Looking after your toddler’s teeth
Please click here for a padlet of information on Oral Health
First teeth really do matter
Although children will lose their baby teeth as they get older it is still really important to look after them to prevent tooth decay and to get children used to looking after their teeth from an early age. Decayed baby teeth can cause a lot of pain, lead to infection and cause problems with eating, sleeping and going to school. This can also affect their speech and language development and their confidence. If problems become more serious it can mean a child has to go into hospital to have teeth extracted – a distressing experience for any family.
Follow our top tips for looking after your child’s teeth
- Brush before bedtime and one other time during the day
Brush twice a day for two minutes. Brushing before bedtime is very important – make sure you don’t eat or drink anything after, unless it is plain water. If your child does not like to brush their teeth, try doing a toothbrushing activity with them, such as drawing some teeth on paper and using an old toothbrush and shaving foam to brush them!
- Spit, don’t rinse after brushing
After brushing teeth (you and your children) should avoid rinsing out with water or mouthwash – you will wash the fluoride in the toothpaste away! Just spit out the excess foam – job done! Babies/children who cannot spit out after brushing should have just a smear of family toothpaste on their brush.
- Avoid food or drink high in sugar as much as possible
There is no benefit in giving foods containing sugar as it can damage your child’s teeth and get them used to over sweetened foods.
- Remember to ask for sugar-free medicines when possible
If they are not available, try and give the medicine at mealtimes to reduce an extra sugar attack
- Use a toothpaste with at least 1000 ppm (parts per million) of fluoride (Check the label)
A supermarket own-brand toothpaste is just as effective as a more expensive, branded toothpaste. Just remember to check the amount of fluoride in the toothpaste, this will help strengthen tooth enamel (the strong outer part of the tooth) to help prevent tooth decay. it should not be less than 1000ppm (parts per million) for children under 7 and at least 1350ppm for adults and children over 7. Whitening toothpaste is not suitable for children under 13 years.
- Use just a smear of toothpaste on the brush for under 3s and a pea sized amount for over 3s
The whole family, including babies, can use the same standard (non-whitening) toothpaste and It may be beneficial to get them used to the minty flavour early on, it is just the amount used that differs for children.
- Supervise your child whilst they are brushing their teeth until they are eight years old,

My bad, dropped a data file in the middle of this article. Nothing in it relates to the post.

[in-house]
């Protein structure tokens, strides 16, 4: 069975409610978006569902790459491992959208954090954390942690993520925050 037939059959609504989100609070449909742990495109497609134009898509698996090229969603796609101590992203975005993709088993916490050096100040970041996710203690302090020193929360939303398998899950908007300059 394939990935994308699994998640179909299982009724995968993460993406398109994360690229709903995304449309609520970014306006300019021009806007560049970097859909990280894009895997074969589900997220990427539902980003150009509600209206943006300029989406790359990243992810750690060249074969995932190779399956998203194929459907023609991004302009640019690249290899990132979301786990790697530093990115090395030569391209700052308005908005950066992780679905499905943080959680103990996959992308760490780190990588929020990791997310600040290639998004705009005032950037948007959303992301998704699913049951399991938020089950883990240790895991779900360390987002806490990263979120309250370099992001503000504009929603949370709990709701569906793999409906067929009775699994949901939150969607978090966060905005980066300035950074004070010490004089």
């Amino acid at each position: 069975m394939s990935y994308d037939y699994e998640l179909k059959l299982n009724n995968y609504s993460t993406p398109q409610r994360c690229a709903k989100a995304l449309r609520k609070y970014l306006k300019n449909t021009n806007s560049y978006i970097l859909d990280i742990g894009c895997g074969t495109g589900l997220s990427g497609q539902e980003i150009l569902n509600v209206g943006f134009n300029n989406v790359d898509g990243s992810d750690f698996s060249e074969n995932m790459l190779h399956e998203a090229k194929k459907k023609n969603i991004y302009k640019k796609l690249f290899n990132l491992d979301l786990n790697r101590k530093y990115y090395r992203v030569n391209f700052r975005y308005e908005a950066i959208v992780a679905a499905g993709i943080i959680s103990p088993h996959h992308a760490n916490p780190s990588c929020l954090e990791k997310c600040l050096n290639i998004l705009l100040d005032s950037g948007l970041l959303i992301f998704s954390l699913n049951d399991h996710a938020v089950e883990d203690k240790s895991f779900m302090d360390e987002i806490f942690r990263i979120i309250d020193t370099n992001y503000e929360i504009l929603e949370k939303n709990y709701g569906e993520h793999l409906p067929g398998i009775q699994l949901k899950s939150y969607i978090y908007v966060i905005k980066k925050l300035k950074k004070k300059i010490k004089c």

Supervise brushing teeth and gums and remember to brush every surface of every tooth
- Avoid giving sugary and acidic foods and drinks between meals and an hour before bedtime
It is how often we have sugars and acidic food/drink that has the biggest impact on our teeth – not just the amount. This is why snacks and drinks in between meals need to be tooth-friendly.
- Honey, smoothies, fruit juice and dried fruit are not tooth-friendly
Treats for little ones don’t need to be sweets or any kind of food. Children often love stickers, trips to the park, feeding the ducks or a good tickle! Try to think of healthy, tooth friendly treats for them.
- Milk and water are the only tooth friendly drinks
Milk and still, unflavoured water are the only tooth-friendly drinks. All other drinks can contribute to tooth decay and tooth erosion.
- From 6 months onwards encourage the use of open top cups and avoid using a bottle after the age of one year
Try to limit or avoid using a dummy as it can affect how a child’s teeth grow, as well as affecting their speech as they get older. Look for other ways to give comfort.
It is important to take your child to a dentist to have a first check-up by their 1st birthday. Even if the baby doesn’t open her/his mouth the dental team will provide preventative oral health advice and this will help baby get used to the dentist. NHS dental care is free for children as well as pregnant women and mothers for 12 months after giving birth. For a list of Luton dental practices download this leaflet: Oral-Health-Top-Tips-2019
Vitamin D is also important for teeth and bones, and to help calcium uptake in the body. Adults and babies are advised to take a 10mcg vitamin D supplement (babies consuming 500ml formula/day should not require additional supplementation).
Parenting and Family Relationships
There are a variety of courses and one-off sessions for parents in Luton to promote positive, nurturing and responsive parenting
Safe at Home Luton is a child accident prevention programme aimed at families from pregnancy through to the child’s 5th birthday.
If you think that your child may have special educational needs or disabilities (SEND) you should speak to someone about your concerns- find out more on Luton’s Local Offer
Five to Thrive
Just as our child’s body grows better when you give them good food, your child’s brain grows better when you do five simple things that feed the growing brain:
Respond ● Cuddle ● Relax ● Play ● Talk